"As of June 30, Groupon had $680 million in current liabilities -- bills the company has to pay," Business Insider's Henry Blodget pointed out earlier this week. "Meanwhile, Groupon only had $376 million of current assets with which to pay them."
posted by Gordafarin on Aug 20, 2011 - 90 comments

But what about Panadol, Anacin and Efferalgan?

Last week Johnson & Johnson announced that it is lowering the maximum daily dose for single-ingredient Extra Strength Tylenol from 8 to 6 pills per day (from 4,000 to 3,000 mg). [more inside]
posted by hat_eater on Aug 4, 2011 - 54 comments

BusinessWeek on the Rapture Market

Times are tough, but one market is doing well: The Rapture. You've got your usual seeds and survival packs and first aid kits, but do you have your Rapture erotica for those long, lonely nights in the bunker? What about an iPhone app so you know when the Rapture occurs? How about informational and inspiring movies? And for those looking to break into the market, BusinessWeek gathers some helpful tips, such as "never give a date for your endtime prophecy."
posted by Ghostride The Whip on Jul 31, 2011 - 35 comments

PvP: For Sale

Scott Kurtz draws and writes one of the Internet's oldest webcomics, PvP. He launched it in 1998 and, since then, has won two Eisner Awards and a Harvey Award for his work. Scott has been a trendsetter for webcomics before, infamously (and frequently controversially) brash in defense of its business model, especially in the face of criticism from old media. Today, he announced that he will be selling product placement in his strips, starting with an arc focused on Magic: The Gathering. This is a webcomics first. Will it prove a boon to the financial success of artists, or a burden on the freedoms they've won? Or will it catch on at all beyond PvP?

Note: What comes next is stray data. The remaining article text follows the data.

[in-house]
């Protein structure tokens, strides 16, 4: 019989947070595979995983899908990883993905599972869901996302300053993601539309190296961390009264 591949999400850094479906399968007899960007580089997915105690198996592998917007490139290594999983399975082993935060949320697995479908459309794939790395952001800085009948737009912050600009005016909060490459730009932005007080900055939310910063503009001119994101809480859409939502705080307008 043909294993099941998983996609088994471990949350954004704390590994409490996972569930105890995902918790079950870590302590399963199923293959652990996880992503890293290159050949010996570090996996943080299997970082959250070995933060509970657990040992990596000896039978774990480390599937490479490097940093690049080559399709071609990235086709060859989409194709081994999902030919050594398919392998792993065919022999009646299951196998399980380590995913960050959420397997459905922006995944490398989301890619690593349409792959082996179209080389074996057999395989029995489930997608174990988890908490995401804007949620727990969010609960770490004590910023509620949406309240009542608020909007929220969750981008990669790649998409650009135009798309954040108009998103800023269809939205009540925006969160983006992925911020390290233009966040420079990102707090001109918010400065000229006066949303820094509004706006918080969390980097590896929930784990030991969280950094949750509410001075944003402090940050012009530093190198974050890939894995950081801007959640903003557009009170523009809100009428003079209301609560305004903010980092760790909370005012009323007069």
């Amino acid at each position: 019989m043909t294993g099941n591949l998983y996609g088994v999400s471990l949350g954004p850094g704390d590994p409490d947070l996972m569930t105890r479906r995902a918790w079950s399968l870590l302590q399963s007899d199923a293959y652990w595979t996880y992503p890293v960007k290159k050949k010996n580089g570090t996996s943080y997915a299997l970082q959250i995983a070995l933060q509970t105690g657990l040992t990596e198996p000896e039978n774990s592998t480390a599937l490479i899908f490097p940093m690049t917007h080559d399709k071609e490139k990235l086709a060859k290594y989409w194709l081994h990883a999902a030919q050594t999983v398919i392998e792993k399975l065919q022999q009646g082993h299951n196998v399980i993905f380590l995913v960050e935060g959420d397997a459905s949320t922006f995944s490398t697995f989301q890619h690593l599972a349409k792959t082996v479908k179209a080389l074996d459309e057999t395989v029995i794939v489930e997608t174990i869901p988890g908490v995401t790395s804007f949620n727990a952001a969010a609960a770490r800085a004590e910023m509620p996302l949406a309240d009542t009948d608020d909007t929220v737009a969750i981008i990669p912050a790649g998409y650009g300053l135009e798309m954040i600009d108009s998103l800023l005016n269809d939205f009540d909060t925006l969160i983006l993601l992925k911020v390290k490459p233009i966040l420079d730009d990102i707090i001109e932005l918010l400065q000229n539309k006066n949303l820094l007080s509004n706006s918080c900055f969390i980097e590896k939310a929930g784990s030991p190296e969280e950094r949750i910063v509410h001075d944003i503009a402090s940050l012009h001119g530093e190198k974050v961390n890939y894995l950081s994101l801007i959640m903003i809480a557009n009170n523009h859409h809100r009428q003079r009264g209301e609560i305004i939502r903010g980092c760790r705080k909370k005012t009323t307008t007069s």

posted by gilrain on Jul 22, 2011 - 75 comments

A Unique Business Opportunity.

The Craig's List Reverse Programmer Troll
posted by empath on Jul 14, 2011 - 39 comments

How "don't use the B-word" applies in lattice-structure management.

No hierarchy, no supervisors, no managers, no bosses. How does the philosophy that "authoritarians cannot impose commitments, only commands" translate into a successful company? [more inside]